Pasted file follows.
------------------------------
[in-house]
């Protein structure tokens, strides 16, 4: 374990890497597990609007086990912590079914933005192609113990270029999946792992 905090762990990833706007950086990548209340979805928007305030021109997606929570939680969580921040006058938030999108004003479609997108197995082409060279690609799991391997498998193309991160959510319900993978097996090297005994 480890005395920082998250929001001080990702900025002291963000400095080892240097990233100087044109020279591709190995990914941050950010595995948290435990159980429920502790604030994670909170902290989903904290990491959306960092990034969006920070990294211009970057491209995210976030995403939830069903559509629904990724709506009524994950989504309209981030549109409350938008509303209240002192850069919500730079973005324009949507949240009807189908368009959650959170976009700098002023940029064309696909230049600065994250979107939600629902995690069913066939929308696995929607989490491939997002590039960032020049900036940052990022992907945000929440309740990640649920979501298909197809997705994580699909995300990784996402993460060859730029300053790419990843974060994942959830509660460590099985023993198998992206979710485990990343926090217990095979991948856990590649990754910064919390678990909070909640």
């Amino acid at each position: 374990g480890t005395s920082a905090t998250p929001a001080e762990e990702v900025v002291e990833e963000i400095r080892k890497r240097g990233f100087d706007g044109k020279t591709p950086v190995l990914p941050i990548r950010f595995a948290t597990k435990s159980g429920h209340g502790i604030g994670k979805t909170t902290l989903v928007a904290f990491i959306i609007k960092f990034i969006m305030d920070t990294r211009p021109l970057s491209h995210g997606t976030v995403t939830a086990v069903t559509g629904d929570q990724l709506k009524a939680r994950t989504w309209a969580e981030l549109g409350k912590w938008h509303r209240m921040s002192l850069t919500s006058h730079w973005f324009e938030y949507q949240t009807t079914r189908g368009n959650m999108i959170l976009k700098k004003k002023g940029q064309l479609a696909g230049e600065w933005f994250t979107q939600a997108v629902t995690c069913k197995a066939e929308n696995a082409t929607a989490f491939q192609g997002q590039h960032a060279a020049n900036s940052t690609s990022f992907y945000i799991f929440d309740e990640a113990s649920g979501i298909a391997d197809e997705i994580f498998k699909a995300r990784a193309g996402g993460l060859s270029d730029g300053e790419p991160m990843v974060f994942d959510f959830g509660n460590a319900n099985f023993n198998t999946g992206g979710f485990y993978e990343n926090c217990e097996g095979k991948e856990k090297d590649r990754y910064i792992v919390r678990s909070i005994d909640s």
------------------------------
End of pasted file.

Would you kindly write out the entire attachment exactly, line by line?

[in-house]
């Protein structure tokens, strides 16, 4: 374990890497597990609007086990912590079914933005192609113990270029999946792992 905090762990990833706007950086990548209340979805928007305030021109997606929570939680969580921040006058938030999108004003479609997108197995082409060279690609799991391997498998193309991160959510319900993978097996090297005994 480890005395920082998250929001001080990702900025002291963000400095080892240097990233100087044109020279591709190995990914941050950010595995948290435990159980429920502790604030994670909170902290989903904290990491959306960092990034969006920070990294211009970057491209995210976030995403939830069903559509629904990724709506009524994950989504309209981030549109409350938008509303209240002192850069919500730079973005324009949507949240009807189908368009959650959170976009700098002023940029064309696909230049600065994250979107939600629902995690069913066939929308696995929607989490491939997002590039960032020049900036940052990022992907945000929440309740990640649920979501298909197809997705994580699909995300990784996402993460060859730029300053790419990843974060994942959830509660460590099985023993198998992206979710485990990343926090217990095979991948856990590649990754910064919390678990909070909640």
């Amino acid at each position: 374990g480890t005395s920082a905090t998250p929001a001080e762990e990702v900025v002291e990833e963000i400095r080892k890497r240097g990233f100087d706007g044109k020279t591709p950086v190995l990914p941050i990548r950010f595995a948290t597990k435990s159980g429920h209340g502790i604030g994670k979805t909170t902290l989903v928007a904290f990491i959306i609007k960092f990034i969006m305030d920070t990294r211009p021109l970057s491209h995210g997606t976030v995403t939830a086990v069903t559509g629904d929570q990724l709506k009524a939680r994950t989504w309209a969580e981030l549109g409350k912590w938008h509303r209240m921040s002192l850069t919500s006058h730079w973005f324009e938030y949507q949240t009807t079914r189908g368009n959650m999108i959170l976009k700098k004003k002023g940029q064309l479609a696909g230049e600065w933005f994250t979107q939600a997108v629902t995690c069913k197995a066939e929308n696995a082409t929607a989490f491939q192609g997002q590039h960032a060279a020049n900036s940052t690609s990022f992907y945000i799991f929440d309740e990640a113990s649920g979501i298909a391997d197809e997705i994580f498998k699909a995300r990784a193309g996402g993460l060859s270029d730029g300053e790419p991160m990843v974060f994942d959510f959830g509660n460590a319900n099985f023993n198998t999946g992206g979710f485990y993978e990343n926090c217990e097996g095979k991948e856990k090297d590649r990754y910064i792992v919390r678990s909070i005994d909640s």